Eyes Wide Open
As we continue our journey through the Easter season, we hear several post-resurrection stories that point to the faith of the early disciples of Jesus. Today we hear the story of the disciples who meet Jesus on the road to Emmaus.
The following commentary on this scripture passage is from Word Among Us (Easter, 2017) “In the story, Jesus walks – disguised – with two disciples for a time as they grieve his death. It isn’t until they break bread together later that evening that they finally recognize him.
So often this is the case with us. We look for Jesus, but we cannot see him. We wish he were close to us, but we cannot find him. We listen for his words, but we hear nothing. But that never stops him from reaching out to us.
The disciples are filled with doubts about Jesus’ promise to rise from the dead, so he begins to confront those doubts. Beginning with Moses, he uses Scripture to explain how everything that was written about him has come true. Slowly, he draws them to himself, until the moment for breaking bread, when they are finally ready to receive him.
These two disciples saw Jesus. They touched him and heard him. Their hearts were even burning with hope and anticipation. But amazing as it sounds, they could not recognize him. They had to receive the bread first – then their eyes were opened.
Eucharist Leads To Service
Jesus wants to teach all of us. He wants to draw us to himself. Through the Holy Spirit, he wants to give us insights into God’s wisdom, love and grace. This happens in a very special and powerful way at Mass. As ordinary bread is transformed into the Body of Christ, our eyes can be opened to Jesus. As his body is broken and shared with us, our hearts can be filled with his love and his mercy, that moves us to want to serve.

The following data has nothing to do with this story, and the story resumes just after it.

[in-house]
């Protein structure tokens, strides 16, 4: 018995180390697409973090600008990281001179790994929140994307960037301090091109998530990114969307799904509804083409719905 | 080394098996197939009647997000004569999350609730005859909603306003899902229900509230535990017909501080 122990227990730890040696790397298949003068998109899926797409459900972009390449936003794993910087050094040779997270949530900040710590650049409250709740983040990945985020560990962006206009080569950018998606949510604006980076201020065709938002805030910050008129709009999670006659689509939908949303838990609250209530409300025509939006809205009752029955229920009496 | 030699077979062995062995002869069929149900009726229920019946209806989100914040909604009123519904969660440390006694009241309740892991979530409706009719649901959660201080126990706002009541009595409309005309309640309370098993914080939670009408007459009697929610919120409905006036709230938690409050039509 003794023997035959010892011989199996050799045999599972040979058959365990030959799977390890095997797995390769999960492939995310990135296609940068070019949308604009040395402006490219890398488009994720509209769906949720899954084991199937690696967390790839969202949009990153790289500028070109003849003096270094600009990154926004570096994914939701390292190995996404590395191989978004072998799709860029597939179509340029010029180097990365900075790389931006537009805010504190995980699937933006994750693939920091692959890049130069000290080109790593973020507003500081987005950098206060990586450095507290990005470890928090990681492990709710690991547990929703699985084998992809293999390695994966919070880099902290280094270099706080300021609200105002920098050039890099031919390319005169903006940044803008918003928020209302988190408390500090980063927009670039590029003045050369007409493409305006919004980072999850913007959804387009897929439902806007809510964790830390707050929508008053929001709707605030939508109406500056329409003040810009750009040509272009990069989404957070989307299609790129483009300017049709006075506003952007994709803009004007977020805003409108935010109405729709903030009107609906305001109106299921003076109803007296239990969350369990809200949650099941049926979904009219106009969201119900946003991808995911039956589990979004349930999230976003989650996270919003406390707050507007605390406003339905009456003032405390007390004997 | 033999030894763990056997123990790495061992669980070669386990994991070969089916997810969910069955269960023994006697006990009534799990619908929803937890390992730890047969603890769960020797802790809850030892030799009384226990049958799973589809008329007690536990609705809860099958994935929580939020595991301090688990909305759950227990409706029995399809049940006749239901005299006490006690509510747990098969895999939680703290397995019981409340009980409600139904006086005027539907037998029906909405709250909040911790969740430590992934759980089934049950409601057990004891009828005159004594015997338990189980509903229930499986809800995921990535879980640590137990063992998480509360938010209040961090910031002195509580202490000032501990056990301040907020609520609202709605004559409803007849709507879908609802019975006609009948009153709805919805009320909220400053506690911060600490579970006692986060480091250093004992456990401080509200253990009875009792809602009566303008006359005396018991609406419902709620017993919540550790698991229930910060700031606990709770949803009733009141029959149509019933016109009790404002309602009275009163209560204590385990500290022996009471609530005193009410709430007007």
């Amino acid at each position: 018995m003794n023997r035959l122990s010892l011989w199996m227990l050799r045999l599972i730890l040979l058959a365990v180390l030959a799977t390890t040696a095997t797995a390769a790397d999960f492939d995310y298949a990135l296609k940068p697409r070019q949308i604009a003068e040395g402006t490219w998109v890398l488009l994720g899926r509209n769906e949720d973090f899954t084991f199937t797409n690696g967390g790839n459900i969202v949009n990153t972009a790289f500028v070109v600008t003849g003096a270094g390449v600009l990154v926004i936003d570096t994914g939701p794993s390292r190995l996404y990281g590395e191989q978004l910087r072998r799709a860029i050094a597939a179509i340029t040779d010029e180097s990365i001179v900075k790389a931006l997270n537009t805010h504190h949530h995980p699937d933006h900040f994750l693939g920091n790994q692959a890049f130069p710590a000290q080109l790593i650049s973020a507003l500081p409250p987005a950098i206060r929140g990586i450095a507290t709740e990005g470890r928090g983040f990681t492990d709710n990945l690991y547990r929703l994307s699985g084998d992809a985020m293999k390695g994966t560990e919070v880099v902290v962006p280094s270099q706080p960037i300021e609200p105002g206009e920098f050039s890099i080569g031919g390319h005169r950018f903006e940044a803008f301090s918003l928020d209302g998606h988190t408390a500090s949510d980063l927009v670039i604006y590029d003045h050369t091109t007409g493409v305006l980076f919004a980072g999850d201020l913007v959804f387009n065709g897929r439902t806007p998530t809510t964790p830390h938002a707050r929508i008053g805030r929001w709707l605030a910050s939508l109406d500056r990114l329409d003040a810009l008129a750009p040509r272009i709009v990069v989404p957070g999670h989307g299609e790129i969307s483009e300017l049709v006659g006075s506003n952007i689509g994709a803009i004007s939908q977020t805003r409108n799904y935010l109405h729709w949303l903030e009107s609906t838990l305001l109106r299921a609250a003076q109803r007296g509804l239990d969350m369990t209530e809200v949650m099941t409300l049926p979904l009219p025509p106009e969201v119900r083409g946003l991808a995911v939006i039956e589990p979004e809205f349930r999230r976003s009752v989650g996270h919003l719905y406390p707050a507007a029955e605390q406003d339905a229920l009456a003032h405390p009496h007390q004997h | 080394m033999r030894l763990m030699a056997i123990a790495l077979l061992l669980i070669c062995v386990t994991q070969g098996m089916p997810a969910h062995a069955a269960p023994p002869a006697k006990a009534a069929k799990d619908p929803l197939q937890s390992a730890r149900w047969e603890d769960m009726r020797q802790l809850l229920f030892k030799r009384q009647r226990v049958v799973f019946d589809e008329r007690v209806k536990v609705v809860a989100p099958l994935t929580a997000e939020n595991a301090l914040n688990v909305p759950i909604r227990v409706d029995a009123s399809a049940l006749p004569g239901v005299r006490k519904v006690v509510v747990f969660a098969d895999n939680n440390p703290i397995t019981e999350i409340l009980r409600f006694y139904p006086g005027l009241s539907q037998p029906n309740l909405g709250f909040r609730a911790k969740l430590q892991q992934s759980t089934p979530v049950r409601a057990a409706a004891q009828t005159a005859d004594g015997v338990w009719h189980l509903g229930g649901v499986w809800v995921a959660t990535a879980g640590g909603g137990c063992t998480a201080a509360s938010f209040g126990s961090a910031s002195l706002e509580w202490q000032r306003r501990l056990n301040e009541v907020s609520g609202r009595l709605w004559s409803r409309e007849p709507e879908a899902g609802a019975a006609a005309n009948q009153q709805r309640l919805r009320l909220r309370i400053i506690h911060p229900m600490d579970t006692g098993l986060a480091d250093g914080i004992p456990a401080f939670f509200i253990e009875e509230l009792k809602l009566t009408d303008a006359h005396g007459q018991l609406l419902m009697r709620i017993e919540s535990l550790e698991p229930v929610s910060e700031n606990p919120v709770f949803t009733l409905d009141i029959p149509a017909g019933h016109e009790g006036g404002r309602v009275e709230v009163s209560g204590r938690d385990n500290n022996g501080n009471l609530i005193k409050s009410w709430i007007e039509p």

This is exactly what happened to the disciples of Jesus on the road to Emmaus. Night had already fallen by the time they broke bread together. Not only had they been on a long journey, but they had spent most of their time in animated, challenging conversation. Most likely they were tired. Yet once their eyes were opened, they didn’t go home to rest. Instead, they turned around and immediately went to Jerusalem. They found Peter and the others and they told them about all that had happened.
This night journey illustrates one of the great works of the Eucharist: it moves us out of ourselves and compels us to serve Jesus. The disciples were so full of joy that they could not wait to share their good news.
What a model of the wonderful work Jesus wants to do in us! He wants to convince us that he is the risen Lord as we break bread with him. He wants to open our eyes to see him so that we will want to share his good news.”
“Let The Children Come To Me”
Our children in Second Grade will receive their First Holy Communion on Saturday, May 6th. There will two celebrations for our 52 first communicants; one at 11:30 AM and another at 2:00 PM. This is the last Sunday when they come up with their parents during communion time and ask for a blessing from the priest or minister. How exciting it will be to receive the Eucharist for the first time.
Please keep our children in your prayers as they journey through these final days of preparation. We are proud of them and we are inspired by their desire to come closer to Jesus as they share this sacred meal with us. We give thanks for those parents who have modeled their faith for their children. We joyfully welcome them to the table of the Lord.
Children’s Liturgy of the Word
Parents, note that next Sunday, May 7th, we will celebrate the Children’s Liturgy of the Word at the 9:30 AM Mass at Immaculate Conception Church. This when the young children at Mass are dismissed to hear the scripture stories and receive a special lesson that is prepared for them by a catechist. LikeJesus on the road to Emmaus, we try to break open the scriptures to them so that their young minds can grasp and enjoy the good news.
A couple of weeks ago, as the Cubs hosted their first home -stand at Wrigley Field, I visited our children in Kindergarten. I was their “Special Reader” for the day. Dressed in my Cub paraphernalia, I read to them the classic poem, “Casey At The Bat.” When finished, we all stood and sang, “Take Me Out To The Ball Game.”
Kids have so much faith!